Having conquered a foothold on the east side of the Jordan, the Israelites prepared to cross the Jordan and take control of the land there. Moses delegated control over the Israelite fighting force to Joshua and made it clear that Joshua would lead the attack into the Promised Land. God had forbidden Moses to enter into that land, despite Moses’ desperate pleading for the opportunity to cross over and see the land. However, God did send Moses up onto a high mountain and gave him a view over the land He was giving to the Israelites. In some ways, this was a foreshadowing of how the various Old Testament prophets would look forward to the coming of Jesus, the Messiah.

March 23, 2015 Bible Study — Come and See What God Has Done!

For today, One Year Bible Online links here.


Proverbs 11:24-26

    Today’s proverb reminds me of a small skit I am doing with some friends in the near future. It is called “Pantalone’s Worry Box.” It is about a miser who loses all of his money because he spends it in various efforts to avoid losing it. In many ways that is what this proverb is about, although not completely. Those who are generous, who spend their wealth (whether money or goods) in order to help others will prosper in all they do. This does not mean that they will gain great material wealth (although it might). It means that they will gain that which is truly valuable, the love of others and of God.
    On the other hand, misers will lose everything of true value (and likely their wealth as well).


Psalm 66:1-20

    This psalm contains an invitation we should be eager to accept…and to extend to others. We are invited/encouraged/commanded to joyously praise God. If we are not already eager to do this, the psalmist extends us another invitation, “Come and see what our God has done.” If you have done the latter, you will do the former. Those who have seen the marvelous things which God has done cannot help but praise Him loudly and joyously. If you are not enthusiastically praising God, I invite you too to come and see what He has done, is doing, will do!


Luke 5:29-6:11

    Today’s passage contains four stories with three separate themes: one about bringing God’s good news to sinners, one about accepting change, two about the fact that God’s law never forbids doing good. Yet, in a way, they all have one theme. Really, they are all about not thinking we are better than others. In every one of these cases those challenging Jesus were saying, “Look how much better than those others we are. We don’t associate with sinners. We fast regularly. We don’t do anything which could be mistaken for work on the Sabbath. We are better than everyone else.” Jesus answer is “All have turned away. No one does good.”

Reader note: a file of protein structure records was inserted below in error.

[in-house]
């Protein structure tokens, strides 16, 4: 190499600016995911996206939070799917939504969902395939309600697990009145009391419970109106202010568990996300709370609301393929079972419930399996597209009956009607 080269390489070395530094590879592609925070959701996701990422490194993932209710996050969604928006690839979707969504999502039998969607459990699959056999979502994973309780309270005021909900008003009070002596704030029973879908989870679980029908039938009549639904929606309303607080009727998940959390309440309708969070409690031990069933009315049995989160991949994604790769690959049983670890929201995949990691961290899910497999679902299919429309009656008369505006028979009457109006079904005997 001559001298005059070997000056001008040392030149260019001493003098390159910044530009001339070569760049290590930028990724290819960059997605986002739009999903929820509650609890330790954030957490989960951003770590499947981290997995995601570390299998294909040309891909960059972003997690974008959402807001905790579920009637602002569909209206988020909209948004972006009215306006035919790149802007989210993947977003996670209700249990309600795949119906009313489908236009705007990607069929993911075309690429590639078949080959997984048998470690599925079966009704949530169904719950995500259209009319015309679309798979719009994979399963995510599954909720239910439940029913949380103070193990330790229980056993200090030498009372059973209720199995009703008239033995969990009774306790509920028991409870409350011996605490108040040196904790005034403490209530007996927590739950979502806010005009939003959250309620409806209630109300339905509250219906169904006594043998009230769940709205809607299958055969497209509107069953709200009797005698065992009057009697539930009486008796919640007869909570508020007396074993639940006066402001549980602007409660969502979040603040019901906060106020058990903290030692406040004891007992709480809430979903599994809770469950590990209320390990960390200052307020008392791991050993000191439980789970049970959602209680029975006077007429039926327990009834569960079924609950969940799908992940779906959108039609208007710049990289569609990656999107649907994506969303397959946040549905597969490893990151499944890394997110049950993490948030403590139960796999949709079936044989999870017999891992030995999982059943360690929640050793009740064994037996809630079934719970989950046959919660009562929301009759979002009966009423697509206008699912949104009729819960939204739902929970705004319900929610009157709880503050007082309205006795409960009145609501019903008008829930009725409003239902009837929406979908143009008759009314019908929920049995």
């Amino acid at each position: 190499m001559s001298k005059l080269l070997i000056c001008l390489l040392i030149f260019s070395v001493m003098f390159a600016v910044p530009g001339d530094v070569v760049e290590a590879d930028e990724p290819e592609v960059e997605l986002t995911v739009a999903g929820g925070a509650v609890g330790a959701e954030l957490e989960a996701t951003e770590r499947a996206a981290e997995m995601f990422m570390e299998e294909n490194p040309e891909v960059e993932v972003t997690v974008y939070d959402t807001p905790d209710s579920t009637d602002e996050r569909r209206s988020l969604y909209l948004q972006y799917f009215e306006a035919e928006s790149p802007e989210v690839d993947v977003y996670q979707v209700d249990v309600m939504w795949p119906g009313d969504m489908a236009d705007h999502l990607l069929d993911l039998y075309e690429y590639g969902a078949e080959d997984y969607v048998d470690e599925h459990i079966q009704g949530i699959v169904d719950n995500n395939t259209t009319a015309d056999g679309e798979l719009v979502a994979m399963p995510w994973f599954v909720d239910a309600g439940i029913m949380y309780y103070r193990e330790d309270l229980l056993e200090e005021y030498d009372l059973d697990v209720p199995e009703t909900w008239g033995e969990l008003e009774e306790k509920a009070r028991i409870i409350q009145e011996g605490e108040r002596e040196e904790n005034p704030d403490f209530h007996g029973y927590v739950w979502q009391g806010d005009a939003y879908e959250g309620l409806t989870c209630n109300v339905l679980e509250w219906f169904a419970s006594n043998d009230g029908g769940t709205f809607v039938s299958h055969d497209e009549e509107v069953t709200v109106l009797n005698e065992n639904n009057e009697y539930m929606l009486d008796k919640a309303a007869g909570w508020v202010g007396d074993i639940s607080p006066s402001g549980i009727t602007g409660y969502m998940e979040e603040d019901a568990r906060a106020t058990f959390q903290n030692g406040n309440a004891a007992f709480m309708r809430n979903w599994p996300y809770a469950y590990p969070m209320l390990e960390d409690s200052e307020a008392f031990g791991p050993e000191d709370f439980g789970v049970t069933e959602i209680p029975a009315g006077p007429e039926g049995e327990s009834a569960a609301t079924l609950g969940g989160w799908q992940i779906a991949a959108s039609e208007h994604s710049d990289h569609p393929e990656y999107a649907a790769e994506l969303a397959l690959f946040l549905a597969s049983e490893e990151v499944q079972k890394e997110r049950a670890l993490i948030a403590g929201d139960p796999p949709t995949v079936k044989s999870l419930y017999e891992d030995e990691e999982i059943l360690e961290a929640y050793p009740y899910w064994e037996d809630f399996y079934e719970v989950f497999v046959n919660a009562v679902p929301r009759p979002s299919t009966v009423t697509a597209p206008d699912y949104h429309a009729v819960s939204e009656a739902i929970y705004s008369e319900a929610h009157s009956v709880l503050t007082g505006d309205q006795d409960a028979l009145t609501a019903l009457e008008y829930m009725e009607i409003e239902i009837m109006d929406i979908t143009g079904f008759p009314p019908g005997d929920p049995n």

There is more to this than I can find the words to express today. It is not that there are not some people who are better than others. It is just that if you think you are one of them, you are wrong. I have known, and know, a few people who are better than most people…and every single one of them would have denied it with every fiber of their being. Not only that, they would have thought you were crazy for even imagining that they were better than someone else. Not everyone who thinks they are the scum of the earth and the lowliest of the low is a good person, but no one who does not know that they are the lowliest of the low and the greatest of sinners is a good person.


Numbers 36:1-13

    This passage reminds us that one thing we do to address a social problem opens up the possibility of another social problem, that something we do to correct an injustice in one area might lead to an injustice in another. We need to pay attention to unintended consequences of our actions.


Deuteronomy 1:1-46

    Deuteronomy means (basically) “second law”. The laws which God had given out to Moses and the Israelites were presented at various points throughout Leviticus and Numbers. Deuteronomy is written, in part, to bring all of these laws together and show how they fit together. The book starts with a speech which Moses gave the Israelites as they camped on the eastern side of the Jordan River. Moses’ speech is a recap of their travel from Mt Sinai to where they were when he gave the speech.
    Moses explains how the Israelites rebelled against God when they failed to trust God and enter the Promised Land and then rebelled again and strove to enter the land when God told them the punishment for their rebellion. These events are a reminder to us that if we hesitate when God calls us to a task the window of opportunity may close. If we hesitated to answer God’s call, the moment may pass and now He has other plans for us.